They same can be said for the well-intentioned WIC program. Purportedly, this program is about making sure that lower-income pregnant women, infants and young children have the healthy foods they need to ensure proper development at this crucial time and thereby to reduce future health problems. A great plan, but if you or your child have documented medical needs which require a diet other than their pre-determined foods list, then you are out of luck. This is all they offer and they don't really care if you can't eat it because this is what their experts have determined is right.

I've been banging my head on this wall for the last five years and now I am having to deal with it in the public school cafeteria too! And don't even get me started on my experiences with my kids' government provided healthcare. Truly a life-saver, but soooo inefficient and illogical!! I don't like where I see this all going because I've seen the trajectory from the inside.

Personally, until American individuals (myself included) recognize gluttony as a sin in need of true change, giving your best effort in whatever you do as a moral value that benefits everyone, and charity as a deeply necessary virtue for all people, then I don't think that there is much hope of legislating the necessary behaviors. Still, I guess I'd better start by changing me, right!

Tabitha said...

My concern with the Big Brother-ishness of this idea and with the "its for the good of national healthcare" argument is that the government is going to decide that it has to issue national standards and will then proceed to administer healthcare the way it does public education. After all, education is for the benefit, not just of the individual student, but also for the good of the society in which said student will be a citizen.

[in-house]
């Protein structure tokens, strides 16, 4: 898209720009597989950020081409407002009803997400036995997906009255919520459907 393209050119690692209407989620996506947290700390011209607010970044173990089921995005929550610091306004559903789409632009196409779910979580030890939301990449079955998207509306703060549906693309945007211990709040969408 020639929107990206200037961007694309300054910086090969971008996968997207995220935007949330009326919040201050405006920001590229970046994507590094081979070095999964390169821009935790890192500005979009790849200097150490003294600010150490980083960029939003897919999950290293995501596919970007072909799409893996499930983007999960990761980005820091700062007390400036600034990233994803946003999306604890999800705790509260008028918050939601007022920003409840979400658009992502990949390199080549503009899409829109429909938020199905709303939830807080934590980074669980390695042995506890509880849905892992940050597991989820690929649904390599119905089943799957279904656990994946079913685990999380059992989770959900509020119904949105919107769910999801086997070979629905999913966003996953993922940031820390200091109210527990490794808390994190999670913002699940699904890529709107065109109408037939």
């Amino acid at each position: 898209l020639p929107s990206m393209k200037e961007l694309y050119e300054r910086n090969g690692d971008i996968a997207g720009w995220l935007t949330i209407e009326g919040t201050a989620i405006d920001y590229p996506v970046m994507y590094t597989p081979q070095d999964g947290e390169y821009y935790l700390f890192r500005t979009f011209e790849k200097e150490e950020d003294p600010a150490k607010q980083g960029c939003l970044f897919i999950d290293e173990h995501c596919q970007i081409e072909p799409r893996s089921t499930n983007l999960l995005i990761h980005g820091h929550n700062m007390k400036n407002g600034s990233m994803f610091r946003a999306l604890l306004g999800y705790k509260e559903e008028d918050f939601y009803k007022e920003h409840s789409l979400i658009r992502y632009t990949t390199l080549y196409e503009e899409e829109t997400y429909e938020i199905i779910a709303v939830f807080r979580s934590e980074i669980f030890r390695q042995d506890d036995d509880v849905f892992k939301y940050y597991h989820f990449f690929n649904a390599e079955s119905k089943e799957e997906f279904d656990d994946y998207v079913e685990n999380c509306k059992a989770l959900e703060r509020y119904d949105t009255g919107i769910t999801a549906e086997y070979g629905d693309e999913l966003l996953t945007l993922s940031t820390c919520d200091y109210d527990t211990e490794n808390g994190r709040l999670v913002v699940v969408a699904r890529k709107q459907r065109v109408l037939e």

I'm not trying to be inflammatory here, but if the government tries the same sort of one-size fits all testing standards to healthcare that we do to school systems, then anyone whose health doesn't happen to fall in the middle of the bell curve is just going to be SOL because they will start getting penalized financially for the bum-hand they were given genetically.

Yes, we should all eat and exercise responsibly and take good care of our overall health. But what about the person whose best efforts still do not yield the necessary weight loss to qualify as "healthy"? Is the establishment going to believe them when they claim to be eating their veggies and working out or will they be charged a non-compliant insurance rate? Or worse still, will they come up with some even more Big Brother-ish way to monitor them?

Tabitha said...

Sorry about the partial repost. It told me it couldn't process my post and then did it anyway! I didn't realize until too late. Peace.